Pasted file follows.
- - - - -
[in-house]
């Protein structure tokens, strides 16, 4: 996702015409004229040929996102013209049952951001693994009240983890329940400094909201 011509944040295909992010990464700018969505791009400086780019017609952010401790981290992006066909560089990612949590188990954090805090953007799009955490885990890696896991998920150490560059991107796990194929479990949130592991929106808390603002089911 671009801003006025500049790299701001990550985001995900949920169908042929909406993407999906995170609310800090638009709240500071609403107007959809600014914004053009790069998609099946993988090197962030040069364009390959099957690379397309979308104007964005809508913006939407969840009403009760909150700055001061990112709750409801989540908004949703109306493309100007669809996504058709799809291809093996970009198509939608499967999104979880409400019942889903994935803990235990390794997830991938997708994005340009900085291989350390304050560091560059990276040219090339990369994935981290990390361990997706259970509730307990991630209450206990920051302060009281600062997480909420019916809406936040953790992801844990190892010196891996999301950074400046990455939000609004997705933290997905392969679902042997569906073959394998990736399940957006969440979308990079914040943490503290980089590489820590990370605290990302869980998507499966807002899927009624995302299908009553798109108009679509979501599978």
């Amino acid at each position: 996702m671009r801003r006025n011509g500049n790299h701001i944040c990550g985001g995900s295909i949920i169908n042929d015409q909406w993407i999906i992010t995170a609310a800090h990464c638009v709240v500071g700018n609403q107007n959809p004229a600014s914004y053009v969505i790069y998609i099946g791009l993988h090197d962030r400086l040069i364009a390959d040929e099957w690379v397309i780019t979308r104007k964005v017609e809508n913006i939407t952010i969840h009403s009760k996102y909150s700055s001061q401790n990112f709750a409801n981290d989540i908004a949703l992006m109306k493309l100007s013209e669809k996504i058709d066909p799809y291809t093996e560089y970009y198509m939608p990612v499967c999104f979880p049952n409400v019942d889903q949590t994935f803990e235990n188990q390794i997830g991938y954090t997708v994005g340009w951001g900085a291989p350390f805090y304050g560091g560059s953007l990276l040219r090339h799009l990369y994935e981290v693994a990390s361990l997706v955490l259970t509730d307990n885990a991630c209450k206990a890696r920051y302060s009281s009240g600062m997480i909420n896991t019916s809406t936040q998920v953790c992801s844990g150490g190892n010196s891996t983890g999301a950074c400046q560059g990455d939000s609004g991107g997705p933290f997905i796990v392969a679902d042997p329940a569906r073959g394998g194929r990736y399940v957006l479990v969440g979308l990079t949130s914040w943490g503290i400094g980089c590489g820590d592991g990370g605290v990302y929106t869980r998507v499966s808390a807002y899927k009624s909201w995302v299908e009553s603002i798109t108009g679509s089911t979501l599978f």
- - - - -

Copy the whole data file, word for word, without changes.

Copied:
[in-house]
């Protein structure tokens, strides 16, 4: 996702015409004229040929996102013209049952951001693994009240983890329940400094909201 011509944040295909992010990464700018969505791009400086780019017609952010401790981290992006066909560089990612949590188990954090805090953007799009955490885990890696896991998920150490560059991107796990194929479990949130592991929106808390603002089911 671009801003006025500049790299701001990550985001995900949920169908042929909406993407999906995170609310800090638009709240500071609403107007959809600014914004053009790069998609099946993988090197962030040069364009390959099957690379397309979308104007964005809508913006939407969840009403009760909150700055001061990112709750409801989540908004949703109306493309100007669809996504058709799809291809093996970009198509939608499967999104979880409400019942889903994935803990235990390794997830991938997708994005340009900085291989350390304050560091560059990276040219090339990369994935981290990390361990997706259970509730307990991630209450206990920051302060009281600062997480909420019916809406936040953790992801844990190892010196891996999301950074400046990455939000609004997705933290997905392969679902042997569906073959394998990736399940957006969440979308990079914040943490503290980089590489820590990370605290990302869980998507499966807002899927009624995302299908009553798109108009679509979501599978």
């Amino acid at each position: 996702m671009r801003r006025n011509g500049n790299h701001i944040c990550g985001g995900s295909i949920i169908n042929d015409q909406w993407i999906i992010t995170a609310a800090h990464c638009v709240v500071g700018n609403q107007n959809p004229a600014s914004y053009v969505i790069y998609i099946g791009l993988h090197d962030r400086l040069i364009a390959d040929e099957w690379v397309i780019t979308r104007k964005v017609e809508n913006i939407t952010i969840h009403s009760k996102y909150s700055s001061q401790n990112f709750a409801n981290d989540i908004a949703l992006m109306k493309l100007s013209e669809k996504i058709d066909p799809y291809t093996e560089y970009y198509m939608p990612v499967c999104f979880p049952n409400v019942d889903q949590t994935f803990e235990n188990q390794i997830g991938y954090t997708v994005g340009w951001g900085a291989p350390f805090y304050g560091g560059s953007l990276l040219r090339h799009l990369y994935e981290v693994a990390s361990l997706v955490l259970t509730d307990n885990a991630c209450k206990a890696r920051y302060s009281s009240g600062m997480i909420n896991t019916s809406t936040q998920v953790c992801s844990g150490g190892n010196s891996t983890g999301a950074c400046q560059g990455d939000s609004g991107g997705p933290f997905i796990v392969a679902d042997p329940a569906r073959g394998g194929r990736y399940v957006l479990v969440g979308l990079t949130s914040w943490g503290i400094g980089c590489g820590d592991g990370g605290v990302y929106t869980r998507v499966s808390a807002y899927k009624s909201w995302v299908e009553s603002i798109t108009g679509s089911t979501l599978f």